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FBI Director Facing Internal Investigation Over Handling Of Clinton Email Inquiry

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The Justice Department inspector general’s office said Thursday it would open an investigation into the decision in October by James B. Comey, the FBI director, to inform Congress about a new review in the Hillary Clinton email investigation — a move Mrs. Clinton has said cost her the election.

The inquiry is not a blow for Mr. Comey only. It also draws negative attention again to the F.B.I. on an issue that agents had hoped was behind them.

The inspector general’s office said the investigation had come in response to complaints from members of Congress and the public about actions by the F.B.I. and the Justice Department during the campaign that might be seen as politically motivated.

Chief among those actions was the decision by Mr. Comey’s to write two letters on the email matter within 11 days of the election, creating a wave of damaging news stories about the controversy late in the campaign. In the end, the new emails that the F.B.I. reviewed — which came up during an unrelated inquiry into Anthony D. Weiner, the estranged husband of a top Clinton aide, Huma Abedin – proved irrelevant.

But the inspector general, Michael Horowitz, said he would also be examining other issues, including whether the deputy director of the F.B.I., whose wife ran as a Democrat for the Virginia State Senate, should have recused himself from any involvement in the Clinton email investigation. Another issue is whether a top Justice Department official gave information to the Clinton campaign.

The ramifications of the investigation were not immediately clear. Mr. Horowitz has the authority to recommend a criminal investigation if he finds evidence of illegality, but there has been no suggestion that Mr. Comey’s actions were unlawful. Rather, the question has been whether he acted inappropriately, showed bad judgment or violated Justice Department guidelines.

The Justice Department and the F.B.I. have a longstanding policy against discussing criminal investigations. Another Justice Department policy declares that politics should play no role in investigative decisions. Both Democratic and Republican administrations have interpreted that policy broadly to prohibit taking any steps that might even hint at an impression of partisanship.

It is extraordinarily rare for the inspector general to publicly disclose its investigations, particularly in such detail. That means that the inspector general has now broken with policy and announced details of an investigation into whether Mr. Comey broke with policy and announced details of an investigation.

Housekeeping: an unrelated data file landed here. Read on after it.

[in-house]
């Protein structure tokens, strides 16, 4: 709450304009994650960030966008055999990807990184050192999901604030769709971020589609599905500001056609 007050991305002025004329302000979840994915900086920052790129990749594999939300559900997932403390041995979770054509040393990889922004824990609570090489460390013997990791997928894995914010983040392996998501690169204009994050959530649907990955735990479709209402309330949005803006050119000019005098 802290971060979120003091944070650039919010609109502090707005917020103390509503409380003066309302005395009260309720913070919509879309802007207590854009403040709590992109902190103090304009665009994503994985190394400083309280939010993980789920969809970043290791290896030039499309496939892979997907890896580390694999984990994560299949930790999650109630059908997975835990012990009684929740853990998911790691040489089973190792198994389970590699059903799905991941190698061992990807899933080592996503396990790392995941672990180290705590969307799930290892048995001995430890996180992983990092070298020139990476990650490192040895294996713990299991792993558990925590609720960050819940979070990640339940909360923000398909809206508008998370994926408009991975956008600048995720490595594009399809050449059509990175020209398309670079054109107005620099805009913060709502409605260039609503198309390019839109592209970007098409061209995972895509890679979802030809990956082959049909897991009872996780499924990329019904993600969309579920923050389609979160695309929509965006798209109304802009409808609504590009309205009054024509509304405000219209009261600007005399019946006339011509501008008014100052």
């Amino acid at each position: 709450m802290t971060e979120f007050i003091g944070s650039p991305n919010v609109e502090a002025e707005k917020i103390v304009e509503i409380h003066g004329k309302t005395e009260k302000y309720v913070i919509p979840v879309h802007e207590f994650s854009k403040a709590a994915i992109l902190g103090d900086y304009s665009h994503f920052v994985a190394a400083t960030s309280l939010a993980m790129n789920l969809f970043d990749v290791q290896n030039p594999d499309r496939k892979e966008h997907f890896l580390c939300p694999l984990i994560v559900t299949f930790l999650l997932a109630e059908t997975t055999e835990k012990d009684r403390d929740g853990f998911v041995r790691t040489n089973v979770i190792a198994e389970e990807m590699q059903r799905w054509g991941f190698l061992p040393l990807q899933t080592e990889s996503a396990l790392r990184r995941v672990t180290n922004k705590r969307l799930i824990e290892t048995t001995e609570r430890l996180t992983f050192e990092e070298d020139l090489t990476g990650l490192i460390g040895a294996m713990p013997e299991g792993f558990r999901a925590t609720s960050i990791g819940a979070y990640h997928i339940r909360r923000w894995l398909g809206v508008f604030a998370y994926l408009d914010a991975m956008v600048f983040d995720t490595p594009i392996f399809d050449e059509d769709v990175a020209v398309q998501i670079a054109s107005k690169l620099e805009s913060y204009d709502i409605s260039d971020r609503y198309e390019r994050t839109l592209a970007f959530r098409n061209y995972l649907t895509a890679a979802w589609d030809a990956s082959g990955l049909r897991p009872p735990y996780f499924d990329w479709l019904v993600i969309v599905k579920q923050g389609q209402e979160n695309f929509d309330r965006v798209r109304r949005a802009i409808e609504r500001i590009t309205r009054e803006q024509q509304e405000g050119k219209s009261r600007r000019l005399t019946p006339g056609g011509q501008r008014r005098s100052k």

Mr. Comey’s actions attracted criticism from members of both parties. Some criticized him for releasing the letter at the height of the campaign. Donald J. Trump, on the other hand, accused him of being part of a rigged system because the F.B.I. cleared Mrs. Clinton of criminal liability.

Since the election, Mr. Trump has not indicated whether he intends to keep Mr. Comey in his job. Although the president does not need cause to fire the F.B.I. director, a critical inspector general report could provide justification to do so if Mr. Trump is looking for some.

Brian Fallon, the former press secretary for the Clinton campaign who was once the top spokesman for the Justice Department, said: “This is highly encouraging and to be expected, given Director Comey’s drastic deviation from Justice Department protocol. A probe of this sort, however long it takes to conduct, is utterly necessary in order to take the first step to restore the F.B.I.’s reputation as a nonpartisan institution.”

Mr. Horowitz,the inspector general, said he was also investigating whether the Justice Department’s top congressional liaison, Peter Kadzik, had improperly provided information to the Clinton campaign. A hacked email posted by WikiLeaks showed that Mr. Kadzik alerted the campaign about an upcoming congressional hearing that would most likely raise questions about Mrs. Clinton.

In recent years, the inspector general has investigated accusations of wrongdoing by the F.B.I. involving some of its most sensitive operations, including a number of surveillance and counterterrorism programs. But the inquiry announced on Thursday could cut more deeply, because Mr. Comey played such a prominent role in the email episode.

The bureau., which usually keeps its distance from presidential campaigns, found itself much more centrally involved this time because of its yearlong investigation into Mrs. Clinton’s use of private email server.

At a dramatic news conference last July, Mr. Comey announced that the F.B.I. would not seek criminal charges against Mrs. Clinton. But he said she had been “extremely careless” in her handling of sensitive national security information during her time as secretary of state, from 2009 to 2013.

Read Full Report at The New York Times

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